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wiring help

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could you guys help me out how to determine the wires inside my rc truck, i decided to remove the circuit board of my remote truck and bought this dual dc motor controller, I just need help wiring it to the dc motors and im kind of loss, the steering motor has a white and red wire and the rear dc motor has 3 wires, brown blue and black wire, I hook up the power wires the black to ground and the red wire to 5 volts, the remote truck is powered by a 9 volt battery,  did i do that right?

Hoping you could help me out thanks!

this is the link for the motor controller


--- Quote from: ROVER on December 08, 2012, 05:13:05 PM ---Hoping you could help me out thanks!

--- End quote ---

It's impossible to see what is going where on that picture.

From the top picture, I would say that blue and brown are the power leads for the motor, and black is a sense lead that senses whether the motor is turning or not (to avoid stalling out for too long, perhaps?) I've noticed that kind of lead in other RC motors, too, and measuring them shows a waveform related to the motor spinning. The fact that the wire is much thinner than the power wires means it's a control/signal wire, not power.

When you say "steering motor," do you mean "servo" with a rotating horn that drives the link arms that pushes the steered wheels left/right? A servo does not run from a motor controller (typically) but instead from a microcontroller or servo controller, as you typically give it ground and power on the first two wires, and a PWM control signal for how much to steer on the third wire.

oh great i noticed the steering motor has 2 thin wires, it looks like a servo as it has a horn that turns two links to move the tires in the front shouldnt be 3 wires if it is a servo? I only see white and red wire that is really thin i dont see a third wire, and here is the picture of the motor controller if you could help me out identify how to hook it up i would really appreciate it

For the drive motor, it's easy: Ignore the black wire, and send the blue/brown wires to the first motor output of your controller. When you tell the controller to "go" on that channel, the motor should go :-)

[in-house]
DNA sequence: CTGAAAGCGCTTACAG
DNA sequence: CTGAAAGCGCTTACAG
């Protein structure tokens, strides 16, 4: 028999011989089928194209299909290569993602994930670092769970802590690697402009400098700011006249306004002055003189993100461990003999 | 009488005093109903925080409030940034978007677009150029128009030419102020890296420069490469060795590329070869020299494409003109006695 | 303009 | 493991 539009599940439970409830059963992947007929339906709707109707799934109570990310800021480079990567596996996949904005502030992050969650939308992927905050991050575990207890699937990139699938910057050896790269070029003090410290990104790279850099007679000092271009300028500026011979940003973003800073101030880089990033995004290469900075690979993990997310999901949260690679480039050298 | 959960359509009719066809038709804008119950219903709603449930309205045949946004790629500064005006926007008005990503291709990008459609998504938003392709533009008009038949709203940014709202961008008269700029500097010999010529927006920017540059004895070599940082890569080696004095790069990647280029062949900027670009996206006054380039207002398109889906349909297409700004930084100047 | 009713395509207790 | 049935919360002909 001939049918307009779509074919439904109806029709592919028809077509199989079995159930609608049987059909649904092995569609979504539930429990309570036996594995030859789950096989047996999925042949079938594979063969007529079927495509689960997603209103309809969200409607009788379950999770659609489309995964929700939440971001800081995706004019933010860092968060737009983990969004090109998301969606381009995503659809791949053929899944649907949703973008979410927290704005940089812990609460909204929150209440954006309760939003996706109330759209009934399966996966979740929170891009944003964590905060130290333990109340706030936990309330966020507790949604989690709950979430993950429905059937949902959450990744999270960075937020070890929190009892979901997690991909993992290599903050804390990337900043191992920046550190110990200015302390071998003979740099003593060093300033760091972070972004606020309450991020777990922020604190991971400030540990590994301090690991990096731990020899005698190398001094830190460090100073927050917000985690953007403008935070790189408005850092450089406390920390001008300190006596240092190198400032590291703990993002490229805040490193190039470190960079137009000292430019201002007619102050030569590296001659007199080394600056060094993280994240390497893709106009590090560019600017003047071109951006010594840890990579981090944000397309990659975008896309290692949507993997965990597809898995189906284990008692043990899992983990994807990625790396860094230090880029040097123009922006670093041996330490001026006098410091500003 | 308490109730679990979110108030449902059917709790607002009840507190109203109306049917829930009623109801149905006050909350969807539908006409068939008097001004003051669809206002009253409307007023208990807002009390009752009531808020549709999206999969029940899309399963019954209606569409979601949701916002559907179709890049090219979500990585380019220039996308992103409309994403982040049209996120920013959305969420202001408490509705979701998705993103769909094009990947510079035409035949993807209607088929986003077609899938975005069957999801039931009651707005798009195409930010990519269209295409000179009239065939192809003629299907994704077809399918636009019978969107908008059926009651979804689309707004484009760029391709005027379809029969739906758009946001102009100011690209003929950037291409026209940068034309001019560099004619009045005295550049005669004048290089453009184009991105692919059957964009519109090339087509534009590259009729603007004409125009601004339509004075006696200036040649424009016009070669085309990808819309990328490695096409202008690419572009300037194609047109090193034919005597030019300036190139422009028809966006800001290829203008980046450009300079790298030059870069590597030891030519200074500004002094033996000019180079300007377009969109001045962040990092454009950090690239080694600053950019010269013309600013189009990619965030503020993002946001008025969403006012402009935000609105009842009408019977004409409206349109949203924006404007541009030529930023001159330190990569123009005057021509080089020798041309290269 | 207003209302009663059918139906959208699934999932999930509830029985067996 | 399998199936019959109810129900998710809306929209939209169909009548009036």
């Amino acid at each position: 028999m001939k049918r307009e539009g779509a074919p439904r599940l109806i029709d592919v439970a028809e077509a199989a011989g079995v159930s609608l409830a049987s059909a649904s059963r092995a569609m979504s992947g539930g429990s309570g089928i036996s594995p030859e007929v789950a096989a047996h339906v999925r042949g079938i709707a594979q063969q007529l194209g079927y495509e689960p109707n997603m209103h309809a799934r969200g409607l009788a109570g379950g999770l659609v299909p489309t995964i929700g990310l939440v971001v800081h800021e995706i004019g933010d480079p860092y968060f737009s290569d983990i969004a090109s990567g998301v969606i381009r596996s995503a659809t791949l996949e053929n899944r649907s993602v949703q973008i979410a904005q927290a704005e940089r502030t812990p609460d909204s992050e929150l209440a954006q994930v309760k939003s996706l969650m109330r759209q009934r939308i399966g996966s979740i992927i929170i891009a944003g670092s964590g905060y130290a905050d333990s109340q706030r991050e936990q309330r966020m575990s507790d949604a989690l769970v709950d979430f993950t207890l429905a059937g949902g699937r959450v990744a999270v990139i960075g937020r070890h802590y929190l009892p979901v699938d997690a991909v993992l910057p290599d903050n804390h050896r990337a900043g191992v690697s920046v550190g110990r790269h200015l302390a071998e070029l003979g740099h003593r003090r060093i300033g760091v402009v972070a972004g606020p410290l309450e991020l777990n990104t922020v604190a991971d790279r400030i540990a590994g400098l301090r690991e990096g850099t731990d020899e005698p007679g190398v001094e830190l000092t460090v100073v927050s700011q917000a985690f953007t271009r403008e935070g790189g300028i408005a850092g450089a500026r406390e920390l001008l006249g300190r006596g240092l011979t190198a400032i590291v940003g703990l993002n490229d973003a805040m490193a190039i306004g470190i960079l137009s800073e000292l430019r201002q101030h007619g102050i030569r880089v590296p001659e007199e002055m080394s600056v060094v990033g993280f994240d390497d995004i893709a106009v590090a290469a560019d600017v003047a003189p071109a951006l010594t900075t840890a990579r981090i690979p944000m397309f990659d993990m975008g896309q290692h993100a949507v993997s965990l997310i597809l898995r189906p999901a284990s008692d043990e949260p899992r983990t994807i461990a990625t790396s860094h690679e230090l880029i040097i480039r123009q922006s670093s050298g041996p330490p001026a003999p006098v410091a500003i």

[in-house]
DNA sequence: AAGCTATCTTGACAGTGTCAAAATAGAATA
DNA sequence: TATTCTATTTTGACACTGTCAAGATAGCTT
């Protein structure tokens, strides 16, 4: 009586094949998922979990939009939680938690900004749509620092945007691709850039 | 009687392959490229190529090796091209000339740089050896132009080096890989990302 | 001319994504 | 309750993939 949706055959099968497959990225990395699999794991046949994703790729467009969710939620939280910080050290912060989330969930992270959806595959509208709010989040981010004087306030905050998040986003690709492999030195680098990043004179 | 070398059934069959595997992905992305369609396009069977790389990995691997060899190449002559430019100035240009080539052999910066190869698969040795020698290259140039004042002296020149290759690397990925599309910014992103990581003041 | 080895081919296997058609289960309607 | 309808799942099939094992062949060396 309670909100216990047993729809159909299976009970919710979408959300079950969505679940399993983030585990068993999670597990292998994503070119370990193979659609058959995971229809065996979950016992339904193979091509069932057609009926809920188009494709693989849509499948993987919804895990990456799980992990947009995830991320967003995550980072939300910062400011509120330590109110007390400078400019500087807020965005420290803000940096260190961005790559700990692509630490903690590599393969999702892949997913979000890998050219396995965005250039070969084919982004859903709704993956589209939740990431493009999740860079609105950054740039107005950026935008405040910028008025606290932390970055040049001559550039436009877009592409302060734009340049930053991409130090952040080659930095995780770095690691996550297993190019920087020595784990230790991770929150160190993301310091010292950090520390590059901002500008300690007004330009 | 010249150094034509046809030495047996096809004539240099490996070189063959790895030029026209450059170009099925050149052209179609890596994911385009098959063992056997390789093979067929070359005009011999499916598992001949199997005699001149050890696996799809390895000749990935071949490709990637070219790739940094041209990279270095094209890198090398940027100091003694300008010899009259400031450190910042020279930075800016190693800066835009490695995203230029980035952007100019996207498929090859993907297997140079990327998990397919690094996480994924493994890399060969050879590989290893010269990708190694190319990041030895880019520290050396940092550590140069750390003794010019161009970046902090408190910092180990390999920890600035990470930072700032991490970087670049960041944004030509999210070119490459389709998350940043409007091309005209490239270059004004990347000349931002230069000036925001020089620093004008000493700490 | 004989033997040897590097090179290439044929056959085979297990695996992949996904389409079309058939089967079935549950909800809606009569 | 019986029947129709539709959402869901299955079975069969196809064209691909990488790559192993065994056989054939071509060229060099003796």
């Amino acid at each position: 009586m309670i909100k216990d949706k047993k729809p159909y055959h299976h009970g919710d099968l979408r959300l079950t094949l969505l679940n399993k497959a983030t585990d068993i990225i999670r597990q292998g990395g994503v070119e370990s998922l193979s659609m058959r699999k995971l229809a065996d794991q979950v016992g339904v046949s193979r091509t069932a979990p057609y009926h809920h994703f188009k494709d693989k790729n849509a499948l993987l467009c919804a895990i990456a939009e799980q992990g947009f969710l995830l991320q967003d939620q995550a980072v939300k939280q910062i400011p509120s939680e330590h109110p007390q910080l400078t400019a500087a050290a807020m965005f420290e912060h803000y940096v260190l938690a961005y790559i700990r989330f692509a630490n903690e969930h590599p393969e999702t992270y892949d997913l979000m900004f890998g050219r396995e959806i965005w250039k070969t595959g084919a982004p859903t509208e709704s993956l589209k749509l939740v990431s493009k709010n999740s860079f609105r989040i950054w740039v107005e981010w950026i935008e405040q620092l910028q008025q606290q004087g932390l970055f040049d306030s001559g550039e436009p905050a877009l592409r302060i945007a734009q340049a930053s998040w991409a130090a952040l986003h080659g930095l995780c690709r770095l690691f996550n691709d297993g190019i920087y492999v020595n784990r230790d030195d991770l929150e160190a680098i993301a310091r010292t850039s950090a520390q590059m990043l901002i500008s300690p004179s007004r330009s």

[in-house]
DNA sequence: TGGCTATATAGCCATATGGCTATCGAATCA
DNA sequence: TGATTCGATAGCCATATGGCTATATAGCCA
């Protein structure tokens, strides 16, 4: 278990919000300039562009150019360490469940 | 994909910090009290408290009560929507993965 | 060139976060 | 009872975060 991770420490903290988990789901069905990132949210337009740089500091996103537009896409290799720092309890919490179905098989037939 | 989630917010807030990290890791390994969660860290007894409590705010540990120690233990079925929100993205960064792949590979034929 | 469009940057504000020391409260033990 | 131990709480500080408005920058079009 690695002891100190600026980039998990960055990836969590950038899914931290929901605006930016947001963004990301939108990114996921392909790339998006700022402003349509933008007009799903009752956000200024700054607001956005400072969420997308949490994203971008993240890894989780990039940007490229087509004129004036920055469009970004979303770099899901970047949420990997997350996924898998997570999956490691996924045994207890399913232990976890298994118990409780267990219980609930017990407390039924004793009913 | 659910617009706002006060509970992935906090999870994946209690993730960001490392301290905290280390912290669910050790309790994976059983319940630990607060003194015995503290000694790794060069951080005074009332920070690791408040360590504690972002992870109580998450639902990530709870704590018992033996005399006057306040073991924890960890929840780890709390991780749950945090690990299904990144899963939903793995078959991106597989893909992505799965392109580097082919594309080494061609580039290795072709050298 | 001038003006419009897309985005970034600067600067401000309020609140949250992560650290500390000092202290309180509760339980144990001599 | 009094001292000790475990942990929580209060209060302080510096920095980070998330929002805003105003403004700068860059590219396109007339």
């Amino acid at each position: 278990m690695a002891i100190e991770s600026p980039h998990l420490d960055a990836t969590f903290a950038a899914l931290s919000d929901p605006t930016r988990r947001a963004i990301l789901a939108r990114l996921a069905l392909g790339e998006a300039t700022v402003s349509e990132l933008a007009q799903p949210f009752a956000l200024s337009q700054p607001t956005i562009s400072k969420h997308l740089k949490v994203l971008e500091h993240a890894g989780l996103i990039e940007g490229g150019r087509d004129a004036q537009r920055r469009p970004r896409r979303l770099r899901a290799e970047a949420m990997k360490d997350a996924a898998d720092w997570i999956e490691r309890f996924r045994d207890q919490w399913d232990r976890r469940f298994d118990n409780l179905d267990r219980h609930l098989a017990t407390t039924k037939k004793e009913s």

If the servo is non-standard, I don't know how to control it. There are a few ways to run a servo (or even a motor) as a steering thing with only two wires that I can think of:

1) Use a spring that makes the wheels turn one way. Use a regular motor to counter the spring, with stronger PWM the more you want to counter it. If this is the case, you can control that motor from one of the outputs of your controller.

2) Use a centering spring, and give the motor some power to turn either way. Again, if this is the case, you can run it with your motor controller.

3) Use the wires for power and control, and send ground through the mounting chassis. As the chassis looks to be plastic, this is unlikely in your case.

4) Use a digital modulated signal on top of the power signal. If this is the case, give up on that servo and mount your own, because trying to work out something that can control that correctly would be way too much work AFAIK.

Because turning is easier than propulsion, the wires are thinner, because the "steering motor" (whatever it is) probably is a lot weaker, so less current is needed.

Try measuring the motor with an oscilloscope or volt meter when it's turning (assuming you can still hook it up to the old controller...)

i reinstalled the old controller and measured the voltage for the steering motor, it reads 9.7 to 9.9 volts when turned fully to the left or to the right, ive attached an image of the steering motor and its basically a dc motor with lots of gear to produce a lot of torque from a very small dc motor, should it be alright to hook it up on one of the outputs of the motor controller?


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